According to an article in The Atlantic, plastic surgery is gaining more acceptance in the Korean American community.
The article states the notion that plastic surgery is an attempt to look white seems to be fading, instead more see it as a way to look more like their favorite K-Pop star.
“They believe in K-pop culture and want to look like their favorite actresses,” said Sharon Hejiin Lee, an assistant professor in the department of social and cultural analysis at New York University.
“Often times when Asian American women opt to get surgery, people automatically assume it’s because they want to look white, but often you find the pressure to engage in these surgeries coming from their own families, from their connections abroad. When we think of it as just the desire to look white, we’re not really giving credit to the surgery industry that flourishes by reprinting people’s features.”
One Korean American woman featured in The Atlantic is actually delaying college so she can save up for more plastic surgery. She has already had two procedures: a nose job and double eyelid surgery. Next she wants to have V-line surgery. She hopes to reshape her jaw to have a more V-shaped face.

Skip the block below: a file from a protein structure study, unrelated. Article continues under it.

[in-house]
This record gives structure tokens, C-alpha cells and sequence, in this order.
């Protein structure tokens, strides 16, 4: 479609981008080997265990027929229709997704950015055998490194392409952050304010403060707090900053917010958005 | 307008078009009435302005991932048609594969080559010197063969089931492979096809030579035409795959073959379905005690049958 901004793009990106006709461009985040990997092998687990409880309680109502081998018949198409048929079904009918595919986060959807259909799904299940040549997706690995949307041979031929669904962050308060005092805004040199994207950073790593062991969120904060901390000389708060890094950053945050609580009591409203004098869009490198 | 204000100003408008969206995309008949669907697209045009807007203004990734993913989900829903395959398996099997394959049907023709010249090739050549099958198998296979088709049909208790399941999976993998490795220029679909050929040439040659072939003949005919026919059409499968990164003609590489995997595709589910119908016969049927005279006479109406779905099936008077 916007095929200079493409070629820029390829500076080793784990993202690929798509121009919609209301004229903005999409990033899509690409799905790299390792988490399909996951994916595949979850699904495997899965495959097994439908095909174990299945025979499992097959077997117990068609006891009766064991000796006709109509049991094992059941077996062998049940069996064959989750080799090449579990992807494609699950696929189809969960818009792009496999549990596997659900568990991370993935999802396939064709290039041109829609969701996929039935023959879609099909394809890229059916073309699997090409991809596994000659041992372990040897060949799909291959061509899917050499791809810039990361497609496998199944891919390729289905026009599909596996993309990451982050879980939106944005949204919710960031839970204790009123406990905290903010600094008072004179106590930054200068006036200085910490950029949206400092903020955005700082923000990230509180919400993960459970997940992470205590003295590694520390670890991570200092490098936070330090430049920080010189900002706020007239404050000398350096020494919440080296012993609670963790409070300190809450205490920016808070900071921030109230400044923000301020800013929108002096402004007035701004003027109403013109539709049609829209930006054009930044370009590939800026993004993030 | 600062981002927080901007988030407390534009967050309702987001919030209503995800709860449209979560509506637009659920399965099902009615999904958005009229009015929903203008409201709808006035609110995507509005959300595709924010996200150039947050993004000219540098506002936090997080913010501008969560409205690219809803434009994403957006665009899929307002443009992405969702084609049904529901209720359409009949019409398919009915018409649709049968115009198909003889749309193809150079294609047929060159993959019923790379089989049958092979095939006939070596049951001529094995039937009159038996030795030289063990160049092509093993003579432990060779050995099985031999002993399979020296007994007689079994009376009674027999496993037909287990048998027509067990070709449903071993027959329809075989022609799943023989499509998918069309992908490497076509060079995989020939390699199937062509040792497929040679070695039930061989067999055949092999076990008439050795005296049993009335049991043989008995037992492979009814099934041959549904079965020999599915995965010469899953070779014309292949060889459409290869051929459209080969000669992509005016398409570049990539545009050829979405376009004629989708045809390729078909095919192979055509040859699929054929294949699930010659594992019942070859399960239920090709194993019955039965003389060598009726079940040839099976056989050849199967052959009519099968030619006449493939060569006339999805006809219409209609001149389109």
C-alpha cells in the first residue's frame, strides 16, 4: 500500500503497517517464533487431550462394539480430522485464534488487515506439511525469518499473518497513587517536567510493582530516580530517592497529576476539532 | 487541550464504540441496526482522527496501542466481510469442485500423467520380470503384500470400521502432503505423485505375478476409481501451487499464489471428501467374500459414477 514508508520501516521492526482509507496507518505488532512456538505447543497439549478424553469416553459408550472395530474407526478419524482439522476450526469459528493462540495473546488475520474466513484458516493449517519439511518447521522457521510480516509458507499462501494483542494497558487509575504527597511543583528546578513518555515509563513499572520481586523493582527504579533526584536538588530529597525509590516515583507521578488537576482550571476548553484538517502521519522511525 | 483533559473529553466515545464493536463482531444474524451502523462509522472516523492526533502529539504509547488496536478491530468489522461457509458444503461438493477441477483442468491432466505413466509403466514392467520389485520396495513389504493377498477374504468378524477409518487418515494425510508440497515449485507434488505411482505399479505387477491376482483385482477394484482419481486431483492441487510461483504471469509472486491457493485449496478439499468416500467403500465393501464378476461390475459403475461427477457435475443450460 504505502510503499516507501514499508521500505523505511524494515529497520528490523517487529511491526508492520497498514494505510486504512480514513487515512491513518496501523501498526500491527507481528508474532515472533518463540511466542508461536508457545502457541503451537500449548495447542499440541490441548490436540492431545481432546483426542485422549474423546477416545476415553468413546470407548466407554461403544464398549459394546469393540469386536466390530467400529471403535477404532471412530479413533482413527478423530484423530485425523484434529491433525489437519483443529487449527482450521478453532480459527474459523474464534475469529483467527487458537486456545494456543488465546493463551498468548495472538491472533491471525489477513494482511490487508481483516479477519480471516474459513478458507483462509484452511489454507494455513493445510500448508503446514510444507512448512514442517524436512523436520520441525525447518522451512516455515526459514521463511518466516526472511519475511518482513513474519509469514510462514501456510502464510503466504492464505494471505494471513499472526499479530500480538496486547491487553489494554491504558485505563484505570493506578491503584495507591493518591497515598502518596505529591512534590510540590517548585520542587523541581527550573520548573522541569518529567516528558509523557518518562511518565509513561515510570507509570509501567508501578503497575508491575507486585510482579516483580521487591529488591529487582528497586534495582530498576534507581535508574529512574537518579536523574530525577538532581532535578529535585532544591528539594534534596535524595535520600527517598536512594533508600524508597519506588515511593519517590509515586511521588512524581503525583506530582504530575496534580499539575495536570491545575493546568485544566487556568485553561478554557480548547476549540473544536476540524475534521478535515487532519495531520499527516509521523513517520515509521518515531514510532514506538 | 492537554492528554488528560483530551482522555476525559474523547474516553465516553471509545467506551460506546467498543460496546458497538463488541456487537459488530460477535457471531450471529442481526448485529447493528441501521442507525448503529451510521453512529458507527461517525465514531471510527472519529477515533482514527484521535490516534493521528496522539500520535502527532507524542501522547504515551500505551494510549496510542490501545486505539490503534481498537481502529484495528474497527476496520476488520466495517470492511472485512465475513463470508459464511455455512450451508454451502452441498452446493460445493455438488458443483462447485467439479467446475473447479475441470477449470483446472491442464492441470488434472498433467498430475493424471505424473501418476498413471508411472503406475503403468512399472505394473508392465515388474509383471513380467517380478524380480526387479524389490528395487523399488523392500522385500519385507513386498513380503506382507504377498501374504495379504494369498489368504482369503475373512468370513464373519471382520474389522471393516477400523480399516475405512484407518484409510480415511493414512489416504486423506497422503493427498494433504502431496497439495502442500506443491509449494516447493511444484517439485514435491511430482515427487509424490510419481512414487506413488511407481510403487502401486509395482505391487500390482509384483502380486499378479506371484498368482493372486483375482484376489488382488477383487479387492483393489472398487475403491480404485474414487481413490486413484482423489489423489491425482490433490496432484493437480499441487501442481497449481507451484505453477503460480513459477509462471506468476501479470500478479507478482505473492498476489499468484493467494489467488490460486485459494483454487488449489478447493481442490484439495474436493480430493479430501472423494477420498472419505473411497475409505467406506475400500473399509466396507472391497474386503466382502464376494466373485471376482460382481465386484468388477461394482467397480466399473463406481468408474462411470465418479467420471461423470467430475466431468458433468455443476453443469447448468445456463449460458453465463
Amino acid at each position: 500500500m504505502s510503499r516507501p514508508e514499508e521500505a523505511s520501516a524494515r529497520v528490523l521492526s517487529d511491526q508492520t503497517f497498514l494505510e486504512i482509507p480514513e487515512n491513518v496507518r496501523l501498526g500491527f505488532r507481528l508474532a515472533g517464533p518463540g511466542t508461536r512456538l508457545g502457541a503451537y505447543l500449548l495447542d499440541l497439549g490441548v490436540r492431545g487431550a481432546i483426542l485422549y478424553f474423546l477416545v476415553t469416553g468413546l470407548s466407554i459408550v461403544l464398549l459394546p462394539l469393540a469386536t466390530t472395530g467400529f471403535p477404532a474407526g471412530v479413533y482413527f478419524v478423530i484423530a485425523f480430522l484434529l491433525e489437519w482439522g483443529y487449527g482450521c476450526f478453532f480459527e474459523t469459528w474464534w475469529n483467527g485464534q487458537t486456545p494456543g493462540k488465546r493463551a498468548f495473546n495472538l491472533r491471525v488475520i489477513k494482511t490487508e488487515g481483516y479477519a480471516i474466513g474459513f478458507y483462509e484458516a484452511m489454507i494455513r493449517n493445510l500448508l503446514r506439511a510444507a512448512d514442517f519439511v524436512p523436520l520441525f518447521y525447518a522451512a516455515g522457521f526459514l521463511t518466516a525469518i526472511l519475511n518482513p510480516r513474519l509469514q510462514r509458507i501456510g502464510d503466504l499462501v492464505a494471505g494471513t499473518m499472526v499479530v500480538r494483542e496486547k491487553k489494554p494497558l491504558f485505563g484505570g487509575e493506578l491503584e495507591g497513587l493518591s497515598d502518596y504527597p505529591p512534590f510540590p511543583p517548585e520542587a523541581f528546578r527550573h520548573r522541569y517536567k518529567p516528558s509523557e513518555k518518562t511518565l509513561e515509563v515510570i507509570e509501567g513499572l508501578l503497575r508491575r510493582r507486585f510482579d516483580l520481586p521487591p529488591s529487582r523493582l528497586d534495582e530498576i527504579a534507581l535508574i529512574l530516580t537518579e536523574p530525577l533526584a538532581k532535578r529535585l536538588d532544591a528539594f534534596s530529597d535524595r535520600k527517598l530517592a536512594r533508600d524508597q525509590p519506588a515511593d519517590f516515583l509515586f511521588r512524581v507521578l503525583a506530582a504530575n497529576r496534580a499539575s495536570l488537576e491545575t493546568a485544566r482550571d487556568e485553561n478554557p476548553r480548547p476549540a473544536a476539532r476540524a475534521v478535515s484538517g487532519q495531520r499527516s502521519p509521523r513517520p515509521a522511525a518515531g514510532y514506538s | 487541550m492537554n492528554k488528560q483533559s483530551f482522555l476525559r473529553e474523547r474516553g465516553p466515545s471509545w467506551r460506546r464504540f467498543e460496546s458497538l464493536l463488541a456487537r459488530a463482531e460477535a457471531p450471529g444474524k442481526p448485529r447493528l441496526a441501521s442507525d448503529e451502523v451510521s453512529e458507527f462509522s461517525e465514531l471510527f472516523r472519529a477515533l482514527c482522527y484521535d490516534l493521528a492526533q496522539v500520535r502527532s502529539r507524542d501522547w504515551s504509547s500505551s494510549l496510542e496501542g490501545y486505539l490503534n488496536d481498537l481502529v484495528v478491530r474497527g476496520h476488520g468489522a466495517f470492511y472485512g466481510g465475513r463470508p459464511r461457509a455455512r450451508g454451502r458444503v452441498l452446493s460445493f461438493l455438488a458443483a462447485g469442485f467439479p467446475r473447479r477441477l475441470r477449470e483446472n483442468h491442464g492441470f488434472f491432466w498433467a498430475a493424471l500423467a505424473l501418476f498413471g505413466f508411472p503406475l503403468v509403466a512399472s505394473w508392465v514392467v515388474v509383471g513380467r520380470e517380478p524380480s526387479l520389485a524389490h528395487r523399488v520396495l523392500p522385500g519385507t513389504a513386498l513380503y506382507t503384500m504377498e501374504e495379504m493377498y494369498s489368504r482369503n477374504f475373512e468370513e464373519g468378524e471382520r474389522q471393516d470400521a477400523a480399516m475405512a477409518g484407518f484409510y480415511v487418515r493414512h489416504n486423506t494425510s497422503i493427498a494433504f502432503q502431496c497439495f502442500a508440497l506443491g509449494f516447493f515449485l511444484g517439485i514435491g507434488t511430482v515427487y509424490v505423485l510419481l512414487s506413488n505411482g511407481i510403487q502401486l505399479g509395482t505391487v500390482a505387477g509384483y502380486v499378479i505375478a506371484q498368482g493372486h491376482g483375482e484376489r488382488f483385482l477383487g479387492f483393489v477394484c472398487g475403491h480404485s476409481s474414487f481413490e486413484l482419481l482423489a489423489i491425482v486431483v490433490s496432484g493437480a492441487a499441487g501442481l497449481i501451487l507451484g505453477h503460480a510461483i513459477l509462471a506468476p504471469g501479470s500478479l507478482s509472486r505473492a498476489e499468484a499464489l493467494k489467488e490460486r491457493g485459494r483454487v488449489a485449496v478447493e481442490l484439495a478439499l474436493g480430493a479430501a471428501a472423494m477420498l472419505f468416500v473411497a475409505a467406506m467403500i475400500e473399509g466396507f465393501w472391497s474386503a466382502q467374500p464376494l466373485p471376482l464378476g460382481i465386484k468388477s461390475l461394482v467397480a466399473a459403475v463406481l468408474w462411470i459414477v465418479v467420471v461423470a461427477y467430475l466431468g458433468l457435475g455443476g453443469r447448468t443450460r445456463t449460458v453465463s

Dr. Eugenia Kaw sees this in what she calls the “self-racism subtext.”
“It boils down to physical traits being connected to negative characteristics,” she said. “Now it’s written as if one was trying to right racial ideology. It’s insidious — not like women who opt for surgery out of empowerment and choice.”